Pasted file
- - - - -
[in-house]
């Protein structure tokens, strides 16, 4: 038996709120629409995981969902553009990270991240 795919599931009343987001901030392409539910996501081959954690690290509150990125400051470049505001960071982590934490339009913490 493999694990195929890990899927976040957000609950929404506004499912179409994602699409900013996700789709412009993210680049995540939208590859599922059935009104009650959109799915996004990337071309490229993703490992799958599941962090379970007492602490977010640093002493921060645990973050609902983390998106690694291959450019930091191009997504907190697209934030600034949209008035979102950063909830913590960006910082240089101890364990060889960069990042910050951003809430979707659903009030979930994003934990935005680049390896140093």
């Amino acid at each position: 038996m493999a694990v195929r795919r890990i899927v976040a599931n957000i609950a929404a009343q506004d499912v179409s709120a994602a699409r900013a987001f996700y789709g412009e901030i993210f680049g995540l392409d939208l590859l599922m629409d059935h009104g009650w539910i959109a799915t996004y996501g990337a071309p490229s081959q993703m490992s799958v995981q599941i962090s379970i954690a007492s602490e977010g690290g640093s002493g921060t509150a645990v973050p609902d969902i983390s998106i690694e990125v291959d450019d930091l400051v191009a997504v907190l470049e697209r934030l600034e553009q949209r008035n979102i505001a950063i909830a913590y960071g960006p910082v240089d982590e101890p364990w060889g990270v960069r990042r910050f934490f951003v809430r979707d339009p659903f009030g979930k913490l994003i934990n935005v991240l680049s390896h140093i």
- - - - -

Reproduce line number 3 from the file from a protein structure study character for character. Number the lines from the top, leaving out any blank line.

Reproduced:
């Amino acid at each position: 038996m493999a694990v195929r795919r890990i899927v976040a599931n957000i609950a929404a009343q506004d499912v179409s709120a994602a699409r900013a987001f996700y789709g412009e901030i993210f680049g995540l392409d939208l590859l599922m629409d059935h009104g009650w539910i959109a799915t996004y996501g990337a071309p490229s081959q993703m490992s799958v995981q599941i962090s379970i954690a007492s602490e977010g690290g640093s002493g921060t509150a645990v973050p609902d969902i983390s998106i690694e990125v291959d450019d930091l400051v191009a997504v907190l470049e697209r934030l600034e553009q949209r008035n979102i505001a950063i909830a913590y960071g960006p910082v240089d982590e101890p364990w060889g990270v960069r990042r910050f934490f951003v809430r979707d339009p659903f009030g979930k913490l994003i934990n935005v991240l680049s390896h140093i």